This information on its own is not enough. The Best Beauty Salon also needs to look at the profit margin of each of the services. To calculate the margin you need to deduct the costs from the revenue. To calculate this as a percentage, the formula is:

((revenue – cost)/revenue) x 100 = % profit margin

While this sounds easy enough, it can be difficult to calculate accurately, depending on the business. You need to take into account not just the cost of the goods sold but also a percentage of all other costs in the business. Once again, you may need to enlist the help of your accountant or financial expert at least in the first instance.

For The Best Beauty Salon, it is much easier to calculate the cost of the retail products sold than treatments as the salon operates on a simple 100% mark-up system. So for example, they purchase a product for $50 total cost and sell it for $100 giving them a profit margin of 50%.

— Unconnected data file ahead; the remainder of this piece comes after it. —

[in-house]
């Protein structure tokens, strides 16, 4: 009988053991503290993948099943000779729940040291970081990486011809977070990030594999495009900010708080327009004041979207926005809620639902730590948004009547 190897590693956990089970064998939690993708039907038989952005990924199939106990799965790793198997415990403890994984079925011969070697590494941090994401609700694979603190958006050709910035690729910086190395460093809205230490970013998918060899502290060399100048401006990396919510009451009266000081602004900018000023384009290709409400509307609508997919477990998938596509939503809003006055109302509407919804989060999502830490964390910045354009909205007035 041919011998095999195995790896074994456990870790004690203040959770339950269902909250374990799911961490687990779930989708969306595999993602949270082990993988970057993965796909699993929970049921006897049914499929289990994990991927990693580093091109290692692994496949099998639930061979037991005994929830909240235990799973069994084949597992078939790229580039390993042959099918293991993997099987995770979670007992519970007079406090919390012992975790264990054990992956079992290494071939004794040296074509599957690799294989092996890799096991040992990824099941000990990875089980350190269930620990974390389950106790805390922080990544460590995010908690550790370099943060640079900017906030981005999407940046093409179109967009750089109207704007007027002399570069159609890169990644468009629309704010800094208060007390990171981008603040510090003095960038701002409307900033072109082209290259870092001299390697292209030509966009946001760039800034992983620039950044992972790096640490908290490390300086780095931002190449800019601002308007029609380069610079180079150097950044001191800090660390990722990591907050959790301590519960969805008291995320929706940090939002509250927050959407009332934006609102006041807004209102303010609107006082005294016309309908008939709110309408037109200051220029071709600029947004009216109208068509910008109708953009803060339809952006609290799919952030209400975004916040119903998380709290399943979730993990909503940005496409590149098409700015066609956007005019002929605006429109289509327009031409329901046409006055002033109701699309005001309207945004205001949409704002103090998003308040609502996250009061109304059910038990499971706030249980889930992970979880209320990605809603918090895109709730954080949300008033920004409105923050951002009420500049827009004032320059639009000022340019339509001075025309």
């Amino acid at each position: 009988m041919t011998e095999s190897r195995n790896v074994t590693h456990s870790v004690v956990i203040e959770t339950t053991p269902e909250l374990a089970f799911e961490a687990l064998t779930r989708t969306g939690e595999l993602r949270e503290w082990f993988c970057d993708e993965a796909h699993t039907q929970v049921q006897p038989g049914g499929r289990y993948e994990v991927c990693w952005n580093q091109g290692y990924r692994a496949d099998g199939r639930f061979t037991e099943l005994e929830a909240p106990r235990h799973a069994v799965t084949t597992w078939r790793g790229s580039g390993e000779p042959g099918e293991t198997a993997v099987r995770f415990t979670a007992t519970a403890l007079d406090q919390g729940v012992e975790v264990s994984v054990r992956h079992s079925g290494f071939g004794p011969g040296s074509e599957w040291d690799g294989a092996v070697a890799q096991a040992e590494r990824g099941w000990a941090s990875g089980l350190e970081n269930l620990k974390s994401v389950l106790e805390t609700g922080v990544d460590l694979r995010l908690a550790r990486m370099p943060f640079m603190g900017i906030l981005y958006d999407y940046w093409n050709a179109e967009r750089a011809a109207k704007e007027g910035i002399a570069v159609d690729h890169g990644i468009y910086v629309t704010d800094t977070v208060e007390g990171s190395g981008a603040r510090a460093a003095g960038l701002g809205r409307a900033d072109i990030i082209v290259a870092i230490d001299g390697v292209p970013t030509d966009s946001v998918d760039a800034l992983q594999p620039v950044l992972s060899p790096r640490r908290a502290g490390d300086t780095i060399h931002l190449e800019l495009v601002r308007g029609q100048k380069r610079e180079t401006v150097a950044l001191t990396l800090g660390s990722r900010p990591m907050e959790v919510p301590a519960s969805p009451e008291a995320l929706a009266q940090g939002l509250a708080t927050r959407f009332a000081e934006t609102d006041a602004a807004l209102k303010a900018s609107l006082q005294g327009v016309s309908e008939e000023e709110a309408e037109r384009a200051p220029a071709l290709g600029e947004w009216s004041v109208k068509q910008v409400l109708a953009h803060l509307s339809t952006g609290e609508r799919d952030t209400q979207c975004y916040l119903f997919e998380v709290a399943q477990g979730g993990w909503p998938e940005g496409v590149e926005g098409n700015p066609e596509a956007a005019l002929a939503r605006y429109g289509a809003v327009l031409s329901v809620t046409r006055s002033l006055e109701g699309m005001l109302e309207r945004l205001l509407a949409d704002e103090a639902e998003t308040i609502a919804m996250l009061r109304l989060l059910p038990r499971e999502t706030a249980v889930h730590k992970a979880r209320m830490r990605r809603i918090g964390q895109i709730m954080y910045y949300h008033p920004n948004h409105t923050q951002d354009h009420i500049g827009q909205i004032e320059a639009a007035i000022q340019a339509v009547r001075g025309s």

However, the products used vary from treatment to treatment along with the time taken up in the treatment room and staffing costs. To make the task simpler, The Best Beauty Salon divides the salon costs (rent and outgoings) by the four treatment rooms. By breaking down the salon costs by the number of available treatment hours each week, an hourly rate can be determined. There are 51 treatment hours per room available each week. If the total salon costs are divided by the four rooms and then by the 51 hours, the cost to operate the salon per hour, per room is calculated as $17.15.

However, the salon needs to consider that not all rooms are being used 100% of the time. By looking at the bookings for the past six months, the salon is able to calculate the following room usage percentages and therefore calculate a more accurate hourly rate for each room: